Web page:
The organization was created by David Bossie, who worked on Trump’s 2016 campaign and is president of the conservative advocacy group Citizens United, which won a U.S. Supreme Court case in 2010 that prohibited restrictions on independent campaign expenditures by corporations and unions.
Hice has closely aligned himself with Trump, voting against the certification of the presidential election in which Joe Biden beat Trump and frequently attacking Raffensperger for his management. Hice called his objection to the election “our 1776 moment” before rallies outside the Capitol turned violent on Jan. 6, and he later voted against a bill awarding medals to police officers who defended the Capitol.
Hice’s campaign didn’t return messages seeking comment. He also received $7,000 contributions from fellow U.S. Rep. Andrew Clyde, real estate developers, the CEO for the business supply company Uline and the president of Arcilla Mining and Land Co. in Middle Georgia.
Raffensperger will face a difficult campaign before next year’s Republican primary, raising less than half as much as Hice so far this year after drawing the ire of Trump supporters. Raffensperger certified the election, rejected allegations of fraud and refused Trump’s demand to “find” more votes.
While Hice appealed to Trump loyalists, Raffensperger received support from a political action committee that helps Republicans who opposed the former president. Founded by Illinois Republican U.S. Rep. Adam Kinzinger, Future First Leadership PAC gave Raffensperger $5,000.
Other donors to Raffensperger included state Sen. Chuck Hufstetler and former state Reps. Brett Harrell and Allen Peake. Raffensperger declined to comment.
The leading Democrat in the race, Nguyen, collected contributions from several state legislators as well as Georgia Advancing Progress, a political action committee advocating for Asian American representation.
Nguyen, a state representative from Atlanta, acknowledged that her fundraising trails Hice’s, but she said it shows support for her message of protecting voting rights.
“We have an uphill battle in the state of Georgia, and we are potentially facing somebody who is dangerous to democracy,” Nguyen said.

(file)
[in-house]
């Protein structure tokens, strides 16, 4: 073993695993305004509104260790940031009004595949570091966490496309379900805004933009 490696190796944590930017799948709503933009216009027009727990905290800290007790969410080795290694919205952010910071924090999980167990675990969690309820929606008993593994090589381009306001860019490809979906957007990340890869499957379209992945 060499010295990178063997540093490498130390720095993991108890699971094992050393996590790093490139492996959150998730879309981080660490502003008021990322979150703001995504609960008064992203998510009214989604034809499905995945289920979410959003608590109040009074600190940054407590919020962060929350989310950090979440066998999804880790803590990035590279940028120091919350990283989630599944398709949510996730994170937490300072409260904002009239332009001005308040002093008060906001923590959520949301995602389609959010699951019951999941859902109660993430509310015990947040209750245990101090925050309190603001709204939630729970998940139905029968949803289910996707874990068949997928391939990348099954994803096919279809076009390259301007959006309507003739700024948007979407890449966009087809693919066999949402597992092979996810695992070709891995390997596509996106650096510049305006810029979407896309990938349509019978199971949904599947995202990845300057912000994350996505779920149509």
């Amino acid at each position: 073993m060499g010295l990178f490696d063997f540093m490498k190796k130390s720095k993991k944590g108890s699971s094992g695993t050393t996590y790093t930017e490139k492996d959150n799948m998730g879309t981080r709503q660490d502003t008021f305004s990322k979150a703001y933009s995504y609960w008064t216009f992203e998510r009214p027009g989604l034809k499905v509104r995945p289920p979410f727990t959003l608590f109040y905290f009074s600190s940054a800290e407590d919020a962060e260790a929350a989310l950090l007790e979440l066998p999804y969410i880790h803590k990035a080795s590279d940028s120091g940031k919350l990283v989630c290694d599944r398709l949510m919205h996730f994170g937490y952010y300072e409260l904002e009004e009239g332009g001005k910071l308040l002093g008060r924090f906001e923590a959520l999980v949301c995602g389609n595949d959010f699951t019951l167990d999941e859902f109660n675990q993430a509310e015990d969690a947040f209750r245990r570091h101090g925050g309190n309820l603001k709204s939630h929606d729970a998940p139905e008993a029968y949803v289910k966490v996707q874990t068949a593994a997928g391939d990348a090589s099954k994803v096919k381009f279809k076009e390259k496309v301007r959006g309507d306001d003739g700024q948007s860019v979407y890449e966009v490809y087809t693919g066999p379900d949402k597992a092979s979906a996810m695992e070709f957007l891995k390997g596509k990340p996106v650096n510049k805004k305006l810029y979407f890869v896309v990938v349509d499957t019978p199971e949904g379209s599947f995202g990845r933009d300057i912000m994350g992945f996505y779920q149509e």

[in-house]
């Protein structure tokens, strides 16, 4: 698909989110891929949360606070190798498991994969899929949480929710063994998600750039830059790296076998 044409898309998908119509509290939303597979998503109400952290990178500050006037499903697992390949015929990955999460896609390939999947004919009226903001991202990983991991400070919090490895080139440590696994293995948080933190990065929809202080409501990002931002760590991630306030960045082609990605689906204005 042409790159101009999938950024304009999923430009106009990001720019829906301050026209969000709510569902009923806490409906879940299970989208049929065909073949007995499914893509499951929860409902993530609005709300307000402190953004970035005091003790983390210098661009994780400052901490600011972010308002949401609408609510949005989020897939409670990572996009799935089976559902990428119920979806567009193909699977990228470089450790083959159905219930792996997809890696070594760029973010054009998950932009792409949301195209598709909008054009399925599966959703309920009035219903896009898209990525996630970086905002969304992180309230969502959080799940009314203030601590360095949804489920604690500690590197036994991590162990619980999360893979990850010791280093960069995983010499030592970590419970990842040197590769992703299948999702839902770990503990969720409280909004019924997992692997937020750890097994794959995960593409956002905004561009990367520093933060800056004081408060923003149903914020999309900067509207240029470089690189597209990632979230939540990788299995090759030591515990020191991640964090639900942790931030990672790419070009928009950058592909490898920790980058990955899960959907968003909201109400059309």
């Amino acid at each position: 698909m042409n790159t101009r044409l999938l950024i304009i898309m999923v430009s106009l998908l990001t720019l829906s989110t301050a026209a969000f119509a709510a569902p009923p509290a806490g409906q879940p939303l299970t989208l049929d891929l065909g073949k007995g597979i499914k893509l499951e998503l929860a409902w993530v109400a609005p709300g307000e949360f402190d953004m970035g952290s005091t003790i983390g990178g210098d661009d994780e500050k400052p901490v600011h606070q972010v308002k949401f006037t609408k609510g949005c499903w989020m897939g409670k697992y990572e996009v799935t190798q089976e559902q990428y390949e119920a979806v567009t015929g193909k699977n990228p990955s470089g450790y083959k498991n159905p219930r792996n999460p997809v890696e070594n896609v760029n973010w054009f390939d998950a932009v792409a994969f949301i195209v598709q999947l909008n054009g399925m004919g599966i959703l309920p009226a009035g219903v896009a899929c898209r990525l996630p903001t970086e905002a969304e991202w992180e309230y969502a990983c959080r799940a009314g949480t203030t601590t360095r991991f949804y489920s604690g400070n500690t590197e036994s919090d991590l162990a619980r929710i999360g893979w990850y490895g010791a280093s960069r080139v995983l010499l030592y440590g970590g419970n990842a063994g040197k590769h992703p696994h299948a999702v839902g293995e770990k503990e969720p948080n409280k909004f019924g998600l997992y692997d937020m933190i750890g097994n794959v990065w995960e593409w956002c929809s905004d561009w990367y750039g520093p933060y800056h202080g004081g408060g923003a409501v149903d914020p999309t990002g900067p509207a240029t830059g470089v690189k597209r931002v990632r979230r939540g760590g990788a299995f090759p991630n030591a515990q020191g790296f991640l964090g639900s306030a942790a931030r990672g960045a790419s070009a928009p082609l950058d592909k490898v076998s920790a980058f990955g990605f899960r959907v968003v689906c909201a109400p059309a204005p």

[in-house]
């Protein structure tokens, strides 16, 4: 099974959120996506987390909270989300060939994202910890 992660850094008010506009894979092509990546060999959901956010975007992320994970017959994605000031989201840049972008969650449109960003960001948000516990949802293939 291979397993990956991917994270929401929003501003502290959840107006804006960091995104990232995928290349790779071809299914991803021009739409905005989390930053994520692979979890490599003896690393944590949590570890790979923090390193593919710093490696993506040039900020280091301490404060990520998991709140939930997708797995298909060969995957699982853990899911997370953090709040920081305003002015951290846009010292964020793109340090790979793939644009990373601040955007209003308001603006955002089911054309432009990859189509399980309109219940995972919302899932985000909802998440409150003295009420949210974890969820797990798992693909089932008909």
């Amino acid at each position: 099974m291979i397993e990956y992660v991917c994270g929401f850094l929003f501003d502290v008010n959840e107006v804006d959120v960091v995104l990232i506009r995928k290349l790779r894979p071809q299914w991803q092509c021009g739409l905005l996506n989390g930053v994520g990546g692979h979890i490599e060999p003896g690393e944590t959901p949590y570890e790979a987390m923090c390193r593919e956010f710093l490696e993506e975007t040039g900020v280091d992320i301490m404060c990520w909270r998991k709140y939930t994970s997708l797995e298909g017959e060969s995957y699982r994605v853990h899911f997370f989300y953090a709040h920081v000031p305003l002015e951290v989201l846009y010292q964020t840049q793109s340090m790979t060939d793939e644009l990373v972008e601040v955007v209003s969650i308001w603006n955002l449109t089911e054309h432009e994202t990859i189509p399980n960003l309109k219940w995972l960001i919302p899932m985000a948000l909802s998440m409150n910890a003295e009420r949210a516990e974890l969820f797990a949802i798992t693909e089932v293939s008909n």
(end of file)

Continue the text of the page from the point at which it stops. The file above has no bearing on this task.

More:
Like Hice, the third major Republican in the race, Bell Isle, has also criticized Raffensperger and sought to appeal to Trump’s voters. Belle Isle lost to Raffensperger in a Republican primary runoff in 2018.
Belle Isle’s backers include real estate agents, builders and financial consultants, most of whom live near Alpharetta, where he was once mayor. Over 99% of Belle Isle’s contributions came from Georgians, with just $1,500 from out-of-state donors.
“All the spending in the world couldn’t save Raffensperger right now,” said Dan McLagan, campaign spokesman for Belle Isle. “We’re starting out with pretty good name ID and obviously the best candidate.”
Three other candidates are also in the race.
Democrat Manswell Peterson, a military veteran and author, is facing an ethics investigation for “unusual amounts of small-dollar donations” after he reported raising $318,000 in donations of less than $100 and just two itemized contributions amounting to $850.
Former Fulton County Commission Chairman John Eaves, a Democrat, raised $26,000.
Republican T.J. Hudson, a former chief magistrate judge and probate judge in Treutlen County who was recently under investigation for judicial misconduct, reported raising $25,000.
The candidates for each party will meet in primaries on May 24, with the winners competing in next year’s Nov. 8 general election.
Secretary of state candidate fundraising this year
Jody Hice: $575,770
Bee Nguyen: $386,684
Manswell Peterson: $318,982
Brad Raffensperger: $249,293
David Belle Isle: $164,307
John Eaves: $26,460
T.J. Hudson: $25,391
Source: Georgia Government Transparency & Campaign Finance Commission